The next stage of our journey took some two days. We now began to
notice a change in the appearance of the country. Instead of the
long rolling prairie we found some low land, an occasional showing
of gravel, some lakes with bull rushes an similar vegetation on the
banks, the prairies were not so broad and we were no longer out of
sight of timber. We realized we were approaching the Illinois river.
When we reached the Illinois river we were opposite the town of
Havana. Here we crossed on the usual primitive ferry, the cattle
swimming which was now not difficult as they were used to it and
readily took to the water when driven. After leaving the Illinois
river bottom we followed up the Spoon river valley a short distance
where we found a place called Waterford, the homes of Asa Langford
and a man named Shelby, both brothers-in-law of Alfred Slocomb. Here
we rested a few days and the rest was badly needed.
Then we began the last stage of our journey, passed through a little
place called Lewiston and then on Northward reaching our destination
some three or four miles south of Knoxville, in Knox county, after
three or four days of uneventful travel.
We landed at the home of James Newitt, another brother-in-law of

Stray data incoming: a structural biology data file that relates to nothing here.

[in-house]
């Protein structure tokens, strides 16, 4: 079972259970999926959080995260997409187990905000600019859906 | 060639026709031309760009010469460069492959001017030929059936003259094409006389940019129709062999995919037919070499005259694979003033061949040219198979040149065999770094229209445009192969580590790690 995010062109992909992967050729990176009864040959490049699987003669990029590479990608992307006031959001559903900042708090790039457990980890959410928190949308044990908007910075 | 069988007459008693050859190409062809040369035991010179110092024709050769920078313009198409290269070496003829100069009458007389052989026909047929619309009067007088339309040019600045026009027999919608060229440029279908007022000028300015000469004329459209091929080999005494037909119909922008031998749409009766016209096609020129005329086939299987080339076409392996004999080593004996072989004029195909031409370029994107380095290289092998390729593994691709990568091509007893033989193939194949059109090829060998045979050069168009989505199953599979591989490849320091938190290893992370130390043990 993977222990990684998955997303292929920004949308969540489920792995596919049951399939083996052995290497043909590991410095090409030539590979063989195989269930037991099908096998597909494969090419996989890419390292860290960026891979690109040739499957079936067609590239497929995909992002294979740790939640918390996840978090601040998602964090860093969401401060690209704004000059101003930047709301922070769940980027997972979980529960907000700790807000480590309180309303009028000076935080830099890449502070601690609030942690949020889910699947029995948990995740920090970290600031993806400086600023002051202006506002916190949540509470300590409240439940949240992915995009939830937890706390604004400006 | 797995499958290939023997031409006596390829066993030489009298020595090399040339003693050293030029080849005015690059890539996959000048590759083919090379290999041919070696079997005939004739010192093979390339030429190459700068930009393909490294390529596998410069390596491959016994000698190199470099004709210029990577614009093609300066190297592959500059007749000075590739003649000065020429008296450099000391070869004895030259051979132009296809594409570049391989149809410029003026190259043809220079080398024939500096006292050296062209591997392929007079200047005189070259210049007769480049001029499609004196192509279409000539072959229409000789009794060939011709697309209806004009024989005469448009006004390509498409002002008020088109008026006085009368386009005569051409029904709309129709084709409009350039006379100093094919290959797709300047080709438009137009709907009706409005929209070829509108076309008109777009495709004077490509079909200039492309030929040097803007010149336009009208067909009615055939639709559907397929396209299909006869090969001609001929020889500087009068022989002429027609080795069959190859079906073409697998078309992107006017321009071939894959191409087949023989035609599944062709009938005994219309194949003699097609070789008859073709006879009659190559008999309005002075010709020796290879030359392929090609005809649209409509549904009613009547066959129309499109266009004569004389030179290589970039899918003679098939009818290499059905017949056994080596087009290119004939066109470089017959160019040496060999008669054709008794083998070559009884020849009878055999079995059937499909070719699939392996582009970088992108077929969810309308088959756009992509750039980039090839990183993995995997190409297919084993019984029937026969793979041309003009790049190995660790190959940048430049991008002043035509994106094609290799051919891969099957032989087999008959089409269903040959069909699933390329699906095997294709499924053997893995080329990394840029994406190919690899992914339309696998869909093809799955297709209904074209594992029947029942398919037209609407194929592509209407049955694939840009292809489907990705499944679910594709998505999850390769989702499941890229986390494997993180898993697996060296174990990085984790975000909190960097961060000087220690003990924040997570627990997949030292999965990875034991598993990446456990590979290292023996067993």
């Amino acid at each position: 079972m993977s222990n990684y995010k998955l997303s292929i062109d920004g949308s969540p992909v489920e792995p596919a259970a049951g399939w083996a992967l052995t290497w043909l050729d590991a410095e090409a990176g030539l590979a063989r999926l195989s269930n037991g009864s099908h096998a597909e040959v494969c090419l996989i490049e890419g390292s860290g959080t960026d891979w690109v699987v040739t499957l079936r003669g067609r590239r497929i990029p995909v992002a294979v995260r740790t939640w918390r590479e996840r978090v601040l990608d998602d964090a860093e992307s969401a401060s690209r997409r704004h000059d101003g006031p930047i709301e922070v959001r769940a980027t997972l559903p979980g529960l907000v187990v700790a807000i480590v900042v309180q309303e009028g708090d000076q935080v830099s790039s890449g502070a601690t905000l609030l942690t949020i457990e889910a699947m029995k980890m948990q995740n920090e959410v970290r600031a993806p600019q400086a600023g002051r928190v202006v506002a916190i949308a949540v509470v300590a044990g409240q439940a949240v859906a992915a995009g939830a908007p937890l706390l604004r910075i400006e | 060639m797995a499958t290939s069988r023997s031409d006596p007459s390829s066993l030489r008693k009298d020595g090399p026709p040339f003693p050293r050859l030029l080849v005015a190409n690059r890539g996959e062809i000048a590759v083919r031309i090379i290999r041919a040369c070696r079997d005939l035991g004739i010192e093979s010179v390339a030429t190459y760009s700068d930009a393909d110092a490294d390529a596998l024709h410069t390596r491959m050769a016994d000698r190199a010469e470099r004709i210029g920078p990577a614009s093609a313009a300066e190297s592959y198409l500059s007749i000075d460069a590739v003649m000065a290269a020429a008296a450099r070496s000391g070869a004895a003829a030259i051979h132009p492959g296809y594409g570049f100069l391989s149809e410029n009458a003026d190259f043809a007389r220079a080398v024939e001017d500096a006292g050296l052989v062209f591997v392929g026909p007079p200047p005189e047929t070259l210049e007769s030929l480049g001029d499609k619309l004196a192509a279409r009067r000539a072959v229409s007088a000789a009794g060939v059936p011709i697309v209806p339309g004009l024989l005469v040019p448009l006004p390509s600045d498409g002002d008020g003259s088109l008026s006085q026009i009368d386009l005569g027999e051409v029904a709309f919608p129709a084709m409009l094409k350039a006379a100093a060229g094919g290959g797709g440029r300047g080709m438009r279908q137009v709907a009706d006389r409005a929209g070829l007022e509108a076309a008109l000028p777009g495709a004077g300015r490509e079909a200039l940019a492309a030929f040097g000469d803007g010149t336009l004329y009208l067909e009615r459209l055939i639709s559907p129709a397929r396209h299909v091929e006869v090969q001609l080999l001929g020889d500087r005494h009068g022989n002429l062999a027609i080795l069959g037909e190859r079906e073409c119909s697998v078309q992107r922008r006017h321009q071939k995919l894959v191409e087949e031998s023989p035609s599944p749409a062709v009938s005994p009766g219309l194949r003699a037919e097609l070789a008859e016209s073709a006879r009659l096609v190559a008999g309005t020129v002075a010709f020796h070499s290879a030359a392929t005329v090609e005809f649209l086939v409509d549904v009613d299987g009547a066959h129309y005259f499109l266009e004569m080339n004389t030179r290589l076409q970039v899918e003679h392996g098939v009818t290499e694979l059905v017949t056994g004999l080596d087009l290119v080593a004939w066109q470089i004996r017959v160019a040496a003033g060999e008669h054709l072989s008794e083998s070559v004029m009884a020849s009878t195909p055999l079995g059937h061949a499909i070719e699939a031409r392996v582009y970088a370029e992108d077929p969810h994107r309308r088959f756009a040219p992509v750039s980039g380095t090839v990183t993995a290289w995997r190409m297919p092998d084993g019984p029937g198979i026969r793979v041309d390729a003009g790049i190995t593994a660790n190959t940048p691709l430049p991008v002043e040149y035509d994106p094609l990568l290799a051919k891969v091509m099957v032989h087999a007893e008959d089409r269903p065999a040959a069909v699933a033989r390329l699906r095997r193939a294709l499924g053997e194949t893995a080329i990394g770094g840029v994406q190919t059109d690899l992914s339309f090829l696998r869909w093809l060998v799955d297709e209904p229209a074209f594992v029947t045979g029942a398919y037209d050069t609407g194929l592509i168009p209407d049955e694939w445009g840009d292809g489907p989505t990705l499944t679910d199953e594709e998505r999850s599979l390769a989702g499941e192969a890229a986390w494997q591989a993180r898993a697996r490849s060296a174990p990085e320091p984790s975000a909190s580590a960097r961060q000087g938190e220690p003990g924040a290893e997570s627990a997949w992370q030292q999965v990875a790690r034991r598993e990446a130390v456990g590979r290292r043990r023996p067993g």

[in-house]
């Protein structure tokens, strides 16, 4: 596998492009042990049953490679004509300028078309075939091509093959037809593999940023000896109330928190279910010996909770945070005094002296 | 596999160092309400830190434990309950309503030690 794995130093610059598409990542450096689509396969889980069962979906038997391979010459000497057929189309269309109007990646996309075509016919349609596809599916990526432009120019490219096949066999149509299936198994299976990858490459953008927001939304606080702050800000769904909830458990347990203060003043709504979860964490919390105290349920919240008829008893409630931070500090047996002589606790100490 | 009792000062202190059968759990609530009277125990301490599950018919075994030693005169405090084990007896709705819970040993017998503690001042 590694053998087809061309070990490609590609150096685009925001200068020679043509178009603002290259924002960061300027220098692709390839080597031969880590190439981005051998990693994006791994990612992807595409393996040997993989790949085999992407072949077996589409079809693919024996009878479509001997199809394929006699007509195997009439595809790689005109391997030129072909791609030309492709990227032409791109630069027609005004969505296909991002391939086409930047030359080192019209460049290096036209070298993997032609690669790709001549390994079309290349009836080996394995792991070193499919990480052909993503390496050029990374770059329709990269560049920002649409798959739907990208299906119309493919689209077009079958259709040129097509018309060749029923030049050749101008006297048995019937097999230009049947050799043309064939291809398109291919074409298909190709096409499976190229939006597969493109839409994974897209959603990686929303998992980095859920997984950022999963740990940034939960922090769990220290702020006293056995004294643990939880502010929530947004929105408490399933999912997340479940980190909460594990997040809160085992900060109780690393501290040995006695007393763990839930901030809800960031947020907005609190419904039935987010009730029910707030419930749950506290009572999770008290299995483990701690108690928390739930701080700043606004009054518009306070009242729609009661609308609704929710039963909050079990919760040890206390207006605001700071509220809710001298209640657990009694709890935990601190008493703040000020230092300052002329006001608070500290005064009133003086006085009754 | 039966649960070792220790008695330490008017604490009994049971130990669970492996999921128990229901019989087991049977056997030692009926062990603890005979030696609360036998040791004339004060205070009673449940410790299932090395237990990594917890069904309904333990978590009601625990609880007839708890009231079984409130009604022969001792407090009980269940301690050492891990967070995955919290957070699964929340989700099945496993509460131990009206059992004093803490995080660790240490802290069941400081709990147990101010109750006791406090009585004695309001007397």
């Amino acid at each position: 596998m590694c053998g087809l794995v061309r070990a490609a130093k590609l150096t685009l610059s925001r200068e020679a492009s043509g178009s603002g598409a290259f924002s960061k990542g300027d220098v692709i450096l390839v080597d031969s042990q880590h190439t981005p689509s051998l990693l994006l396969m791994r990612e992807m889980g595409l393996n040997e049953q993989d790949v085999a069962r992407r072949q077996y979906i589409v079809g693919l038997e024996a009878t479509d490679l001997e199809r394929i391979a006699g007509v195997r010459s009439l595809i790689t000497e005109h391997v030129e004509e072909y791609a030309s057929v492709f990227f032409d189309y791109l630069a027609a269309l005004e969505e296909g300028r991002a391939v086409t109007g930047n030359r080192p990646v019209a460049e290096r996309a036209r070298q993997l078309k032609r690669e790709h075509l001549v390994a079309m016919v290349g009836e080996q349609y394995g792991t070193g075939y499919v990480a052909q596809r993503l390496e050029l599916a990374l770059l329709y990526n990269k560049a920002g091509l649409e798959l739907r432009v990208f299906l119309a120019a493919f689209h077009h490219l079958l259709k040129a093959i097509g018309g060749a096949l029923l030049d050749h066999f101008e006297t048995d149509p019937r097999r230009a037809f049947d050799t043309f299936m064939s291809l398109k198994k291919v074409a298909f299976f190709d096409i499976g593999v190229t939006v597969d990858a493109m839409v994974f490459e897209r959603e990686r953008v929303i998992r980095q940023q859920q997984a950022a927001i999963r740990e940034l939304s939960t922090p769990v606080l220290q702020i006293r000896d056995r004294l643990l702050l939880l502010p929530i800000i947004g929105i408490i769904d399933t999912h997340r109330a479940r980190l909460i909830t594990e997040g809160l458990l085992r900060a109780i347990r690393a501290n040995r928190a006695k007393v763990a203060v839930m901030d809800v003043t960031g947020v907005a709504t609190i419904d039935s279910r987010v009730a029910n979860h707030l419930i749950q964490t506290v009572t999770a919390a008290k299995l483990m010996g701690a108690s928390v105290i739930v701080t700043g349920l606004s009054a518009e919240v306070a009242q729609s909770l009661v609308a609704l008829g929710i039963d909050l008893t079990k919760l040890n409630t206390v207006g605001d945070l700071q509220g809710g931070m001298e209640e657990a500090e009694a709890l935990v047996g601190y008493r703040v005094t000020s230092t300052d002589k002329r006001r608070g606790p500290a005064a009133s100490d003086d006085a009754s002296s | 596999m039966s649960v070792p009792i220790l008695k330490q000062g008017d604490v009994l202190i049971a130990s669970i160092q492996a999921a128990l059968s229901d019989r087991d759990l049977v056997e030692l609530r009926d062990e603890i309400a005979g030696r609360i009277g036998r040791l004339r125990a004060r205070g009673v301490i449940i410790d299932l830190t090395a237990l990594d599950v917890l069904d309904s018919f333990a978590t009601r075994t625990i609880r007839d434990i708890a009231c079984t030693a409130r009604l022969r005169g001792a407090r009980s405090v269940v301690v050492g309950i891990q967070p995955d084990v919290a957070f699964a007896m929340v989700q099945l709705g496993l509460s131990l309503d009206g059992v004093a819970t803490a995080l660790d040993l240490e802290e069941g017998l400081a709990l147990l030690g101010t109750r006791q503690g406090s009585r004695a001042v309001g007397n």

Alfred Slocomb and here we lived in the door yard largely in our
traveling wagons, while we built a house on a claim known as
“Military Tract”, a large territory that had been reserved by the
Government for the veterans of the war of 1812. Few of these old
soldiers located on this tract the most of them selling their
rights. It was a long time before title to these lands was perfected
but in the meantime the settlers continued to live on and improve
During the summer we broke some forty or fifty acres, planted a
garden on some previously broken ground that a neighbor let us use
and broke some ground on an additional tract of Government land. We
harvested a crop of wheat on shares and after it was threshed
Slocumb took a load of it to a mill at straddle creek, on Spoon